Rosicrucian Writings Online


Music --- For The Mystic

HOW IT MAY BE FULLY APPRECIATED
 
By Frater Eric F. Hawley, B. Sc.
 
[From The Rosicrucian Digest October 1935]
   
 
AS I SAT today and allowed my soul to become saturated by the glorious tone-colors of a magnificent symphony of Cesare Franck, brought to me in my own home by radio, and interpreted with superb artistry by one of the world's greatest orchestras, I wondered how many of my Brothers and Sisters were fully conscious of the power of such music to give us real assistance along the path which we are travelling. How many times have we all heard the phrase, "I don't like classical music"? And cannot many of us who now are beginning to appreciate the mighty thoughts of the great masters of music remember the time in our own lives when we preferred something "with a tune to it"? But as each of us continues patiently trying to accomplish the Great Work in his own life there comes to him moments when, by special attunement, he is privileged to contact the thoughts of master minds and evolved souls far ahead on the path of realization. Such moments are treasured long in our memories. Do we realize fully, I wonder, that the inspirational ideas of a Beethoven, or a Bach, are reproduced for us daily, after the lapse of centuries, through the medium of their immortal music? Even to such men the message of their own music may not have been very clear--though we do well to remember that many of them were Rosicrucians--but to the soul within every man its full significance is always perfectly apparent.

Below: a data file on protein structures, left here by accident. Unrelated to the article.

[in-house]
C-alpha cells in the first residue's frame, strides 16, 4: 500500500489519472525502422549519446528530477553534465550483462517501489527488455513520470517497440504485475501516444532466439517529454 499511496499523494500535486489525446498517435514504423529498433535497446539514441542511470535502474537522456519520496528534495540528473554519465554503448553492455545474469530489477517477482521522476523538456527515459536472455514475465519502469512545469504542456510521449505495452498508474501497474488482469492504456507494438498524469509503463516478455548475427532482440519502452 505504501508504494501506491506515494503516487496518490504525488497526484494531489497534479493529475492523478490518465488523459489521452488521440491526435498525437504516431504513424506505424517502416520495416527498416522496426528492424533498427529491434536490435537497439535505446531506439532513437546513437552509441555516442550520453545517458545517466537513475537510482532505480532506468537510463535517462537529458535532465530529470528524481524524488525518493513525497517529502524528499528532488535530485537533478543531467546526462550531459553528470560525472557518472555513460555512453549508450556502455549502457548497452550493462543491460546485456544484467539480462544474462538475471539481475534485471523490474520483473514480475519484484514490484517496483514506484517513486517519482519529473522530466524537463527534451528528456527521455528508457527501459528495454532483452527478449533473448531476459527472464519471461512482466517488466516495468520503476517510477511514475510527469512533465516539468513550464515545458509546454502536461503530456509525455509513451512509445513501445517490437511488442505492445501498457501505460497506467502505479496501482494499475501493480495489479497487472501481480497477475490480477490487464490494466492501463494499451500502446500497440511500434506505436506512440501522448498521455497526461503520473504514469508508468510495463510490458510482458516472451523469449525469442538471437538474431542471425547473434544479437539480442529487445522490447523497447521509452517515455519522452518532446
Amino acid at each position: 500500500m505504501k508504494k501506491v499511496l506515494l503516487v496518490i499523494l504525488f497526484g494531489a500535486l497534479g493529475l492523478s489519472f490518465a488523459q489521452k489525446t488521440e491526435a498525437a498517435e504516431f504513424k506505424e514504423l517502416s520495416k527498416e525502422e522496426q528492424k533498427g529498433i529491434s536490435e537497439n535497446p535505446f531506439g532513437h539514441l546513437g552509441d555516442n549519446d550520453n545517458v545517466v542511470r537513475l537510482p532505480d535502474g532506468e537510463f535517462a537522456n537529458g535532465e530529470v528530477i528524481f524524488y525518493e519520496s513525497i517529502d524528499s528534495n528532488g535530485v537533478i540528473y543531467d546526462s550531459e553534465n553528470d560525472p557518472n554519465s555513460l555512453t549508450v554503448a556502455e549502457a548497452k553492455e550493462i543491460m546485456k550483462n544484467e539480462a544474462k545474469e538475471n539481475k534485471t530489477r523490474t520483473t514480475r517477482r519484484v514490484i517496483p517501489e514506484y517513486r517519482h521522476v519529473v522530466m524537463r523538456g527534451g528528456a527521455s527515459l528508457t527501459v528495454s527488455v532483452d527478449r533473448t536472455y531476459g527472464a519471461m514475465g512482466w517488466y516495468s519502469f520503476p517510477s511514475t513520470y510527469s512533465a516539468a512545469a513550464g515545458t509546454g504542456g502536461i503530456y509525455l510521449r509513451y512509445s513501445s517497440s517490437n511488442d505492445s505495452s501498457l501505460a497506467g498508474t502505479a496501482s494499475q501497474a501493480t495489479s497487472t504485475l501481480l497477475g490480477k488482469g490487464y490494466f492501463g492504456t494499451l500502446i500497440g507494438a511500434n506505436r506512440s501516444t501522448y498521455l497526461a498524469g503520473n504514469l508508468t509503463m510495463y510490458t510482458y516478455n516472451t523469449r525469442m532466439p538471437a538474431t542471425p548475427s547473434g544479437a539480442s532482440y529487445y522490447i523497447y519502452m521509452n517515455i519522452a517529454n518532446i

So my purpose in writing this little article is to try to indicate how we may so attune ourselves as to be able to absorb the inspired messages contained in great music and make them so much a part of ourselves that they continue to express in our daily lives long after the orchestral strings are silent. In the busy lives of most of us there is no time to study musical harmony, composition, and kindred subjects which might aid us in our efforts to interpret the meaning of musical compositions. But there is always time for us to listen to good music. Never, in fact, within the chronicled ages of written history, has music, good, bad, and indifferent, been so plentiful and so much with us as it is today. Not only that, dear Brothers and Sisters, but has it occurred to you that at the time, in Europe, when much of the world's greatest music was written the tremendous orchestras of our own day were unknown. One of my good friends, a German gentleman who has travelled much in Europe, recently expressed the idea to me in this way: "I like to listen to music here better than I did at home. In Germany we write the best music but we cannot play it so well as you do in America because we have not the money to gather together the wonderful orchestras that you have here. That is why I say America has the best music in the world." So, being most bountifully supplied with one of God's richest gifts, let us seek to understand how we may best appreciate it, and so do honor to the Giver.